Orotund actor, comedian and writer Matt Berry – late of The IT Crowd, The Mighty Boosh and Garth Marenghi’s Darkplace, for starters – could be the James Mason of his generation, rolling in voiceover clover, were it not for a startling propensity to burst into adamant song. It came as little surprise, therefore, that Berry’s 2011 acid-folk album Witchazel was as accomplished as it was: but more than a few listeners were taken aback by its apparent sincerity, give or take the odd (very odd) lyric.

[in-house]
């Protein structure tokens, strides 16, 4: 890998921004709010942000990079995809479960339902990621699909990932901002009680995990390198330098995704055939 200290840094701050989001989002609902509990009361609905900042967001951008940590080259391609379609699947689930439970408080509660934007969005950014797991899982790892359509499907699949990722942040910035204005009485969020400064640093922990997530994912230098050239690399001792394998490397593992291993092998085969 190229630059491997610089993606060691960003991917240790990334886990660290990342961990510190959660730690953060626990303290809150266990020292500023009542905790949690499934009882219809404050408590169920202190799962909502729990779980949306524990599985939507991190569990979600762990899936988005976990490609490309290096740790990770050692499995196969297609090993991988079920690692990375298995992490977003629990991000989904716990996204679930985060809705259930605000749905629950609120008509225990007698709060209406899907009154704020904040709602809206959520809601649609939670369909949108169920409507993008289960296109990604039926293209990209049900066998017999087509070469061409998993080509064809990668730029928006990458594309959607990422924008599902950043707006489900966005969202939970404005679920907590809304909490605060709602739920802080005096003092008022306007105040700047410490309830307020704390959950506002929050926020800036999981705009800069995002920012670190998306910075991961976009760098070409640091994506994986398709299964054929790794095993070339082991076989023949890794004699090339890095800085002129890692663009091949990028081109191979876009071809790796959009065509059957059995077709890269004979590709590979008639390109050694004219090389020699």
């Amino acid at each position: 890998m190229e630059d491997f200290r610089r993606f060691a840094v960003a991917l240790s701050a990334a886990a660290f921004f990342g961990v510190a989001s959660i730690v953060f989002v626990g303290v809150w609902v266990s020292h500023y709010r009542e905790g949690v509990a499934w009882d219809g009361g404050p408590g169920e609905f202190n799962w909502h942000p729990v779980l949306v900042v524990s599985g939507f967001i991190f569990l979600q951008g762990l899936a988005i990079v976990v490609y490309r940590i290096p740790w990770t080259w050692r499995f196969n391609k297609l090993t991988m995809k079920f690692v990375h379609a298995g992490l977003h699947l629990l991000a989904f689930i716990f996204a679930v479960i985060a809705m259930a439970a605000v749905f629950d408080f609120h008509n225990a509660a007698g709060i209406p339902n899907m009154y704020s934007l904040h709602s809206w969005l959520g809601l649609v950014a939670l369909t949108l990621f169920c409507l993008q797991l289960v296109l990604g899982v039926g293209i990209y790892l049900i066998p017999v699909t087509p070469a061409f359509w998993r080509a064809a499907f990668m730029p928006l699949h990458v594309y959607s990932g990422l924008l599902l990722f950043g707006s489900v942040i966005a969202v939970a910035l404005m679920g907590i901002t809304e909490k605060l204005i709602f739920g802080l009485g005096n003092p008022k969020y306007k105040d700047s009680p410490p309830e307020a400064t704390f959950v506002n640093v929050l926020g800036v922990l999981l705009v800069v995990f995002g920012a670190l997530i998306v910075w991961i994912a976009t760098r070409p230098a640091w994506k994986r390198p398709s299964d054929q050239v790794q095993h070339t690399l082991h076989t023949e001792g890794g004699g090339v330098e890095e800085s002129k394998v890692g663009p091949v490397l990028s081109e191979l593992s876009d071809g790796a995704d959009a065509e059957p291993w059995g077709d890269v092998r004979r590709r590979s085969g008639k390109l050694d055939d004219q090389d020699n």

Kill The Wolf is arguably even more impressive than its precursor in this respect: a mandolin, woodwind and tremolo guitar-inflected sound picture of the brown downs, harvest fecundity, fire-lit rites and crow-black folklore of sweetly sinister old England. Accordingly, Gather Up and the enticingly melodious October Sun come across like refugees from the Wicker Man soundtrack: postcard depictions of beaming, ruddy-cheeked, field-tilling sons and daughters of toil, but with a darkly unknowable subtext. While Knock Knock and The Signs admittedly veer close to theatrical, declamatory pastiche, Solstice – which laudably endeavours to track the journey from the shortest to the longest day – is nine-and- a-half minutes of bona-fide neo-prog: a shimmering three-way between Camel, the Super Furries and David Gilmour.